This is fantastic. I am a “now and then runner” but I would like to be a runner extraordinaire. These steps are absolutely perfect. Now I just need to find the time… next adventure in running, jogging with the stroller!
Well done on finding ANY time. I was just saying in the comments of this post – http://lifeandsole.wordpress.com/2013/06/10/exercise-tips-for-mums/comment-page-1/#comment-7 – I have so much respect for mamas getting out there with or without their babies. While in some ways working out seems like a “you-time”, it also nourishes you and gives you more to give back to your fam.
The thing that completely changed my mindset was correcting my running form so that I avoided injury and running no longer felt like a chore.
I would rate that as the single most important point before running, ensure you have great running form and the rest will follow.
Hi Austin, I’m planning a post on Form in the ‘Becoming a Runner’ series, focussing mainly on the ‘Chi Running’ style technique. Do you follow a particular type of running style? I hate the idea of people starting running and injuring themselves right out the gate!
I have read the Chi Running book and keep a copy handy. Of all the running books I’ve read it was the one that I found myself agreeing with the most.
The only downside to the beginner runner is it is a dedication to learn the form and most beginners just want to get out and run.
Worth it if you are willing to commit.
I will be following this one… It has taken about 3 months but I feel pretty much addicted to running and exercise. At moment I can’t run cos I chased some goals a bit too quickly and got a wee injury, but am loving the thrill of cross training- today I had a crapola of a day but it all dissolved once I got all sweaty! It is pretty much torture not being able to run but I am using the time to read up on tips, day dream about pb’s and imagining how I will feel when I do my first half marathon. I am ever so slightly obsessed with your blog too, sorry about that I am kinda OK and not at all creepy stalker like.
Margo Schulter says
As a vegan walker and, as one aspect of that, a grounded runner, I can’t resist congratulating you and adding a few belated comments upon finding this great blog entry!
Definitely regular training with goals and monitoring of progress helps. Although I’ve been doing distance walking for most of my life, only in the past few months have I learned about grounded running — a kind of bent-knee shuffle where at least one foot is always on the ground, but there’s a biomechanical running action. What I quickly found is that doing it for short intervals is really exciting. Then came a race!
It was a local Fourth of July event, quite informal, put on by the Buffalo Chips Running Club — 5 miles, or just over 8K. I soon broke into my well-grounded shuffle, and noticed that some people were using a similar style and mixing it with ordinary running where they were off the ground. Shuffling alternates very nicely with racewalking technique (which uses different muscles) or plain everyday walking. But the shuffling intervals were exciting in a very special way: running and walking at the same time!
Needing to follow the “contact rule” — at least one foot always in contact with the ground — makes the experience a bit different than it would be for a usual runner, but grounded running has that sense of excitement that I’d guess other runners share also. As you so neatly sum it up, regular training, meaningful progress, races or other events to add focus, and shared excitement are all ingredients.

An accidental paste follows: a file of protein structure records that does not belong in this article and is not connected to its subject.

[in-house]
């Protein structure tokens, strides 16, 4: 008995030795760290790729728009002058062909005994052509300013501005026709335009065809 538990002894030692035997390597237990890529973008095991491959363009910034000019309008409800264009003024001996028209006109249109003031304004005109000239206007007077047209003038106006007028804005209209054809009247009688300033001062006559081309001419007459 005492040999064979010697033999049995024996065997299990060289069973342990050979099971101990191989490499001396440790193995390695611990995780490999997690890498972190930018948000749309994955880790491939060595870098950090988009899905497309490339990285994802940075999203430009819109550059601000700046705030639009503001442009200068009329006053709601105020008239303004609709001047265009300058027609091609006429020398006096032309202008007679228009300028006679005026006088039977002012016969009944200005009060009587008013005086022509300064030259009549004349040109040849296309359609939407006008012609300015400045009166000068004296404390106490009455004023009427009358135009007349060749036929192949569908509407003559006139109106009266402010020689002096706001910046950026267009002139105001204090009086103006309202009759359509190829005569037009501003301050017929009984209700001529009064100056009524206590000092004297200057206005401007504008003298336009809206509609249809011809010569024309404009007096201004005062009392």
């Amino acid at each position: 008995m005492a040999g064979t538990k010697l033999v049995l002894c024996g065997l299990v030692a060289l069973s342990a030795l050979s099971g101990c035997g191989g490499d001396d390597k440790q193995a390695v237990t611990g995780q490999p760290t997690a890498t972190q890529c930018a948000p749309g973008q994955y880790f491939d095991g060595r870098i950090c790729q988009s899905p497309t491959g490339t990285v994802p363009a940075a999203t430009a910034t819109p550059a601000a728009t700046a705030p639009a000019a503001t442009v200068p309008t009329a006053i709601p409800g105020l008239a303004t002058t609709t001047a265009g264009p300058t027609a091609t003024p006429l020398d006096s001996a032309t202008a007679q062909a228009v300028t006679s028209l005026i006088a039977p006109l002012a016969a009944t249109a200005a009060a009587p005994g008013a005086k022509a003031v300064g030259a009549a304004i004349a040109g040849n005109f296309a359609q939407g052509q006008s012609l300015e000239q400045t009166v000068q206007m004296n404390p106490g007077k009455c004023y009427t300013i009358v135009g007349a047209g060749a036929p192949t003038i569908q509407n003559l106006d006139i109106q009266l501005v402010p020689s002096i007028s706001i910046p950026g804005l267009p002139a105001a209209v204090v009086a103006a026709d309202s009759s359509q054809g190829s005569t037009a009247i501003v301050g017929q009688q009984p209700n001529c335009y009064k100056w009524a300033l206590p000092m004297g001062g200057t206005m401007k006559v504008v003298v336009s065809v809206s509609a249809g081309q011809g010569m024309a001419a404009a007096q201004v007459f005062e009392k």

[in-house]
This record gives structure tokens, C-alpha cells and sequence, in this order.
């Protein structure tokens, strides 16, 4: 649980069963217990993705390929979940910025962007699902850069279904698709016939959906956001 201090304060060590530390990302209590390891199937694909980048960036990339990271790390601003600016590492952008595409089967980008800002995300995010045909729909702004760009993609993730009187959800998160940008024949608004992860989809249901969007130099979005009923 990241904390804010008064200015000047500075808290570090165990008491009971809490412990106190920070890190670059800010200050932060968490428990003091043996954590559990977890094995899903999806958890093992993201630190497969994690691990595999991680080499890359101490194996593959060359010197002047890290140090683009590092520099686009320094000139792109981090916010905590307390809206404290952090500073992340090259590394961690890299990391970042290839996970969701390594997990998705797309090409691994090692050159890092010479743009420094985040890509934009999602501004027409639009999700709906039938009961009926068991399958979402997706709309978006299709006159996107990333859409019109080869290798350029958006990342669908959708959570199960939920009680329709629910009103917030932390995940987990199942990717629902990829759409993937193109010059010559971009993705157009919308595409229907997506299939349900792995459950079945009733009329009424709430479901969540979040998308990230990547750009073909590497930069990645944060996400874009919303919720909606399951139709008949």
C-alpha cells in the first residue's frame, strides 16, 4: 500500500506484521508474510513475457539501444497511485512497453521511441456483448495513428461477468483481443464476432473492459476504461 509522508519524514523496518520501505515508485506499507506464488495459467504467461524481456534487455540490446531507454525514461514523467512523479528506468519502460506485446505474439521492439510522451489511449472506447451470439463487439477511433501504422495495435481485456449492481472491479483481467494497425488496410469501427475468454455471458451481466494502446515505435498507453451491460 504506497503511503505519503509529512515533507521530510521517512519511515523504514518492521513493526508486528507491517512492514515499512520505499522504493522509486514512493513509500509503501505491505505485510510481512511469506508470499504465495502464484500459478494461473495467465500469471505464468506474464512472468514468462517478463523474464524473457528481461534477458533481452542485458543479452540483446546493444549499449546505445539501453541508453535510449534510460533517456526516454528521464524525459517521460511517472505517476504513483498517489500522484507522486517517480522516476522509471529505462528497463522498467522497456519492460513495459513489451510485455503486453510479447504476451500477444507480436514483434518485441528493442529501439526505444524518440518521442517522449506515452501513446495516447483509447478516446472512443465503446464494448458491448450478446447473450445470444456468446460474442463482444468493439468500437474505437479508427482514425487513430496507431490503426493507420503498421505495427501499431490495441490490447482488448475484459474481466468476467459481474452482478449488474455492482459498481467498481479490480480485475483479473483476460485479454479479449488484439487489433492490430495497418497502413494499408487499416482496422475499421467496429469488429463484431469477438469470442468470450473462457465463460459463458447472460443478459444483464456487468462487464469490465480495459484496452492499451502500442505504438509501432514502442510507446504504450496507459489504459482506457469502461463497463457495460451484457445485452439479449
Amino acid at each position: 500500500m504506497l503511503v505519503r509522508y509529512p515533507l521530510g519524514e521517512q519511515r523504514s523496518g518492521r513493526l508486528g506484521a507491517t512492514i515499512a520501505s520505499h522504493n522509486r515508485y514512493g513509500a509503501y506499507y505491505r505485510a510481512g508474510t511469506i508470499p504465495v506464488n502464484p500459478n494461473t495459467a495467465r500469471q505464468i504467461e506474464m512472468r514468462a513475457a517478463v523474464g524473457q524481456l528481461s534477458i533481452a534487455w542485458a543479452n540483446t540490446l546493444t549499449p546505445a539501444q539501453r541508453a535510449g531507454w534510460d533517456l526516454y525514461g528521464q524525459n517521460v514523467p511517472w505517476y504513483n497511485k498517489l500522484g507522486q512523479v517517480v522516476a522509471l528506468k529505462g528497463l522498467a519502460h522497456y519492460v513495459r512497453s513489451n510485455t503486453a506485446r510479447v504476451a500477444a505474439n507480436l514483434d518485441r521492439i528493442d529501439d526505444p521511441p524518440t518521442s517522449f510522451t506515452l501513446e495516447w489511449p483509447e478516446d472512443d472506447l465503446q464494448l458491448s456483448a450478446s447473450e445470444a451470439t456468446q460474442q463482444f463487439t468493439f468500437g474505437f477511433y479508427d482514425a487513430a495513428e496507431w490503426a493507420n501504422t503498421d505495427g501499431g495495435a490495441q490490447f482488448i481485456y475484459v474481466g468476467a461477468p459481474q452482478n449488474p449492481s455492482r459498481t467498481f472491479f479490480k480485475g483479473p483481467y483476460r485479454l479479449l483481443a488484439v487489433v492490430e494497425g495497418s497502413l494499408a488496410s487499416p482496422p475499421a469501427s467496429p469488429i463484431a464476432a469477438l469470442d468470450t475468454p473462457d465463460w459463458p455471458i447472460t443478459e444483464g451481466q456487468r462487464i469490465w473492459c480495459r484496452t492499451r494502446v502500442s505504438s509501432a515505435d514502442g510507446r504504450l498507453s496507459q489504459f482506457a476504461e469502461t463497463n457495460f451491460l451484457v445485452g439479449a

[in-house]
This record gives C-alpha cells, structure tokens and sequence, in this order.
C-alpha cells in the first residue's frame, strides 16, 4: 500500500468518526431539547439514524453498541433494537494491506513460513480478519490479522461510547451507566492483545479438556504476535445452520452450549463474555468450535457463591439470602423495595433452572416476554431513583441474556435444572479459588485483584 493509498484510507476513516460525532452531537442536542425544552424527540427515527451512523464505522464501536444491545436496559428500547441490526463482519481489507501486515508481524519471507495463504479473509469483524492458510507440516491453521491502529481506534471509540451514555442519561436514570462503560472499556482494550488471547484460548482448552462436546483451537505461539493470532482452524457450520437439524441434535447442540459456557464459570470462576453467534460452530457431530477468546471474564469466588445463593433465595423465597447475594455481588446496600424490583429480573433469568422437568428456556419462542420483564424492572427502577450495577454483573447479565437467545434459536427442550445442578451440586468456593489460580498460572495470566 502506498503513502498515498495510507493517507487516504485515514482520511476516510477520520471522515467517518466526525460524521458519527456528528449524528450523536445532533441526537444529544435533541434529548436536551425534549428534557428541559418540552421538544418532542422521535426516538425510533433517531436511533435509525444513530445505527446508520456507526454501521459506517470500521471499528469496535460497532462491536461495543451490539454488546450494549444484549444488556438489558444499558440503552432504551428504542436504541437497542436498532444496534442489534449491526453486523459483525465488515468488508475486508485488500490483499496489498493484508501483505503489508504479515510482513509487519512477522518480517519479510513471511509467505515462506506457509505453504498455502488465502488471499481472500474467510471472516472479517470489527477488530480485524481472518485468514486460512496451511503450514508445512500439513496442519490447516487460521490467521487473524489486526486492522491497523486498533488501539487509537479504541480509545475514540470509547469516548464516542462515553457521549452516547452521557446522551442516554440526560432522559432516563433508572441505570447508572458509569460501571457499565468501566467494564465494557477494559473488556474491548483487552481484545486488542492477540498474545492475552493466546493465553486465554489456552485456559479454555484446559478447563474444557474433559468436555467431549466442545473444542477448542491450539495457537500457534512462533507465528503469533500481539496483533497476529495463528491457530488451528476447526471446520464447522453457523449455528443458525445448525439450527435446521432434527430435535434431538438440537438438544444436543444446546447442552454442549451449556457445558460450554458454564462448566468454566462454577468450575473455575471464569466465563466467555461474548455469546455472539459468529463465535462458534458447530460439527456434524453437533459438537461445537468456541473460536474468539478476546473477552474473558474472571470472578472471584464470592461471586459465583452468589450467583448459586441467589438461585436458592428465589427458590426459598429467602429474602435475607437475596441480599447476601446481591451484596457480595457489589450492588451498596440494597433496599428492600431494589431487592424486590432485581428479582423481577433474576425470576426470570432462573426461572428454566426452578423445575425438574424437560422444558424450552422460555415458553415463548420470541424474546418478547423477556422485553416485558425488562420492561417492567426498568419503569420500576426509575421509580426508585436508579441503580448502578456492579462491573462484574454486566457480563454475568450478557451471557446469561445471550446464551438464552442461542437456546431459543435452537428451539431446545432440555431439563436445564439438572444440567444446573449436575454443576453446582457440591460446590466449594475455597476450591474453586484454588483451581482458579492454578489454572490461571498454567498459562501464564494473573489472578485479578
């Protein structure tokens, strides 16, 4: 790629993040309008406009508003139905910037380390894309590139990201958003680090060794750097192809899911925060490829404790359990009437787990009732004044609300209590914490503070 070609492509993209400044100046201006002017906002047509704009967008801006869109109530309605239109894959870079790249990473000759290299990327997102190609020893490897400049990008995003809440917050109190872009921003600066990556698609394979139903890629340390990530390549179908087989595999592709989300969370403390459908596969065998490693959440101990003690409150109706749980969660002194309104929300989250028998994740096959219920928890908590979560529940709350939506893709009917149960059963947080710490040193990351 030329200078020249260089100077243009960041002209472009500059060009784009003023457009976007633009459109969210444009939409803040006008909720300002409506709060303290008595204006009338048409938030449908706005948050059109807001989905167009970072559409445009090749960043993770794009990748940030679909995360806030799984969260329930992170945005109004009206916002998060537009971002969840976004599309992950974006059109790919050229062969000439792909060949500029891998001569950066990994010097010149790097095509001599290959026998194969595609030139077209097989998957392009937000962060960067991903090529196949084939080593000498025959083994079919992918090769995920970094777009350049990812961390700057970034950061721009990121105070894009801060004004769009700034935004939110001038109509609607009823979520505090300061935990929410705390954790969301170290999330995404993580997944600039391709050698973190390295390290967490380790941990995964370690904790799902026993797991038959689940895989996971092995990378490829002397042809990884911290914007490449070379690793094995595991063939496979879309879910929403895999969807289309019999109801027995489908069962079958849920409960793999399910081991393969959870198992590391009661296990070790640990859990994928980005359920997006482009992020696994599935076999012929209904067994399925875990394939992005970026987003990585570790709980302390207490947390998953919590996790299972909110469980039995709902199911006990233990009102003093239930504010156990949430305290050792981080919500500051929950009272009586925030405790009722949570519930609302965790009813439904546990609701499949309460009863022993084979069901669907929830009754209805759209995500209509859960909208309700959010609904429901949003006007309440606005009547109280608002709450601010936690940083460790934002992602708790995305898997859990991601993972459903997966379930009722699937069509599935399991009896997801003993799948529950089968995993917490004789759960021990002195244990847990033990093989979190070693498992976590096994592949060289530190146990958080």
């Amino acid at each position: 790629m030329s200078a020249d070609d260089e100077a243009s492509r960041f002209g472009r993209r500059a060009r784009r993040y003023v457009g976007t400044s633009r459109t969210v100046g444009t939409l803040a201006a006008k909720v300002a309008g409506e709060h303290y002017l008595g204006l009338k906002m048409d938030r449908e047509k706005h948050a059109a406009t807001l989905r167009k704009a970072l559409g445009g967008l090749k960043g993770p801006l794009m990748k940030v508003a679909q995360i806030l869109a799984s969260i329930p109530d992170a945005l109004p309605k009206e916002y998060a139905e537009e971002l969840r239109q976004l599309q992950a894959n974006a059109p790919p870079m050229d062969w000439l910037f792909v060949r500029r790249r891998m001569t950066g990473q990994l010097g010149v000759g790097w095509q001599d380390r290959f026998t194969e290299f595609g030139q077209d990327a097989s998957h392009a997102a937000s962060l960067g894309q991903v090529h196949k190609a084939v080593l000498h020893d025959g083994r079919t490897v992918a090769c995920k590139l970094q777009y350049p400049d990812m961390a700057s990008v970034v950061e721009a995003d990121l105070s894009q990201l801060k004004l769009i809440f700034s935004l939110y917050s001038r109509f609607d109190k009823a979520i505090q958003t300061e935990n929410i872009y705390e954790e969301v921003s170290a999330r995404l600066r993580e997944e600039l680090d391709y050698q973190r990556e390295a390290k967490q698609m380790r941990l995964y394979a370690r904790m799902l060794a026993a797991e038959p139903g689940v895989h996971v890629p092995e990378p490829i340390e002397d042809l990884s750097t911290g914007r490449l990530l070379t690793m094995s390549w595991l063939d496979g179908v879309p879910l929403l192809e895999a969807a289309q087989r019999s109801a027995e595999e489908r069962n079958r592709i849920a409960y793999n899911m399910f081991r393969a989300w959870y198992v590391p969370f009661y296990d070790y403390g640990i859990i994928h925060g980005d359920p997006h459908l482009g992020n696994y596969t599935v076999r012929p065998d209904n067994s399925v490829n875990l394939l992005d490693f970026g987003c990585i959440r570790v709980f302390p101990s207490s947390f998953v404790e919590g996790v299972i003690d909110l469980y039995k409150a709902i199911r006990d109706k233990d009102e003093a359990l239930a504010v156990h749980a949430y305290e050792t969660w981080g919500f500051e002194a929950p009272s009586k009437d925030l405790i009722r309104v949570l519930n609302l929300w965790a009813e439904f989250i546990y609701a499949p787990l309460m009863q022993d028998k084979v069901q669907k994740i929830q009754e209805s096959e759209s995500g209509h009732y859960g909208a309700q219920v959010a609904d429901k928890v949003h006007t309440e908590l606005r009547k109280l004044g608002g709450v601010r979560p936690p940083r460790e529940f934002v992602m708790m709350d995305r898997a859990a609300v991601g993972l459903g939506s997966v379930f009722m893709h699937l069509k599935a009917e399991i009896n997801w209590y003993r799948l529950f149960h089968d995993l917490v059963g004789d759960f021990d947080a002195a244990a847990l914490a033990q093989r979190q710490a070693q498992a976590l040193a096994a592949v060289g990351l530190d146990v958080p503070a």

Scott Leach says
I found things so much easier when I bought a GPS watch. I realise lots of people are down on these, but I find being able to see my pace at a glance invaluable and I can monitor my progress very well. I haven’t turned in to someone who constantly checks it and I never run with head phones so I still feel I am “in” the experience
The day I “became a runner” was the day that I realized I really wanted to be a runner. For so long my self perception was that I was a person who ran but not a “runner” – real runners had lean bodies, high tech gear and ran marathons. I think training for my first 10km it struck me that if I was willing to spend several hours a week pushing myself to run farther for longer (in the rain of course), then I must love running enough to be allowed to call myself a runner.
Doug aka The Meatless Marathoner says
This is exactly how I was. A few years ago, I was running up to 5 miles a few times/week. One day, I decided that I wanted to run a marathon. At the beginning of that training season, I still considered myself a person who runs. After my first marathon, though, I told my teammates that some time during that training season, I went from “being somebody who runs” to “being a runner.” It was truly a transformative experience.
Doug, AKA The Meatless Marathoner
prakash okinawa says
i have a very simple theory, which has changed my mindset and attitudes towards training (from retiring at 25K to finishing almost under 4 hours in 4 years). if you are a beginner, dont try doing time and distance at the same time. on the day you promised yourself a 15K run, leave your stopwatch behind. just run, mind blank in a meditative stage, and yu will notice that you finished 15K in no time. on the day you promised yourself to run with no abandon for 1 hur straight non-stop, forget the distance. once you are comfortable with this “system”, reward yourself with a simple GPS watch to start to combine time & distance. you will surprise yourself from day 1, guaranteed. BUT dont get carried away as this leads to injury and very dragging recovering periods. learn to breath, smell your morning java, and not think about running once in a while too.
Bibi Rodgers says
This is a really good idea Prakash! We’ve foudn recently that running without a GPS watch can really make a massive difference to our mindset.
(Btw I’d like to show the easier tricks first obviously such as sit or stay because the only time they listen is when I call their names, they come to me then leave and won’t obey)